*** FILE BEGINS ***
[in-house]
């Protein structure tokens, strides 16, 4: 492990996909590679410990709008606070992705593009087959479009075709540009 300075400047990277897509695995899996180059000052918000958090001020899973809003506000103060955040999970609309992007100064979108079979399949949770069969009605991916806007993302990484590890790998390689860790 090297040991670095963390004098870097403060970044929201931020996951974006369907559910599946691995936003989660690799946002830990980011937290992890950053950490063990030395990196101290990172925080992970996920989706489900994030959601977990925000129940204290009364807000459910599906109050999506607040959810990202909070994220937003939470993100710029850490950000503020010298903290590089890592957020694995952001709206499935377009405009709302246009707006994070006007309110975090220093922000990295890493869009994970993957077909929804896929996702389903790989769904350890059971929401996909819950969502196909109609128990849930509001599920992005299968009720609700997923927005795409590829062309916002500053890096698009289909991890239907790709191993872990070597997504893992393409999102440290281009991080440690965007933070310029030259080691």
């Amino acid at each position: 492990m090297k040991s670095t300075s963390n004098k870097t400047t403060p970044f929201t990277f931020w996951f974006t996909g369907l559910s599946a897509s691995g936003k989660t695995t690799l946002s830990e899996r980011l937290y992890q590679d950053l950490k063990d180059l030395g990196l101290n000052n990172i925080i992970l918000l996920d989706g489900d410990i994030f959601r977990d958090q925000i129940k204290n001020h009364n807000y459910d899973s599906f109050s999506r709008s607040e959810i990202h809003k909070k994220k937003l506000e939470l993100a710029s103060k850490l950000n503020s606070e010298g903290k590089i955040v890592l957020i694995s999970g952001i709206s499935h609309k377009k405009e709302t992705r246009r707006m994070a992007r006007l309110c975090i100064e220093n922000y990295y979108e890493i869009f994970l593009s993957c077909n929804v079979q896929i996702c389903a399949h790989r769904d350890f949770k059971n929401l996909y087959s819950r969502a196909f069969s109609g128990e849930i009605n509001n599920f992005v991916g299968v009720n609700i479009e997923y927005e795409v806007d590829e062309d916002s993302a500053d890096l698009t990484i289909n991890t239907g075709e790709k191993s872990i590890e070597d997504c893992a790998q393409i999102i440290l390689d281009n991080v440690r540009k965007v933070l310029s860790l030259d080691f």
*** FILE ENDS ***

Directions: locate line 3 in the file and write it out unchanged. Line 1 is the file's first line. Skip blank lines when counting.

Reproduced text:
């Amino acid at each position: 492990m090297k040991s670095t300075s963390n004098k870097t400047t403060p970044f929201t990277f931020w996951f974006t996909g369907l559910s599946a897509s691995g936003k989660t695995t690799l946002s830990e899996r980011l937290y992890q590679d950053l950490k063990d180059l030395g990196l101290n000052n990172i925080i992970l918000l996920d989706g489900d410990i994030f959601r977990d958090q925000i129940k204290n001020h009364n807000y459910d899973s599906f109050s999506r709008s607040e959810i990202h809003k909070k994220k937003l506000e939470l993100a710029s103060k850490l950000n503020s606070e010298g903290k590089i955040v890592l957020i694995s999970g952001i709206s499935h609309k377009k405009e709302t992705r246009r707006m994070a992007r006007l309110c975090i100064e220093n922000y990295y979108e890493i869009f994970l593009s993957c077909n929804v079979q896929i996702c389903a399949h790989r769904d350890f949770k059971n929401l996909y087959s819950r969502a196909f069969s109609g128990e849930i009605n509001n599920f992005v991916g299968v009720n609700i479009e997923y927005e795409v806007d590829e062309d916002s993302a500053d890096l698009t990484i289909n991890t239907g075709e790709k191993s872990i590890e070597d997504c893992a790998q393409i999102i440290l390689d281009n991080v440690r540009k965007v933070l310029s860790l030259d080691f």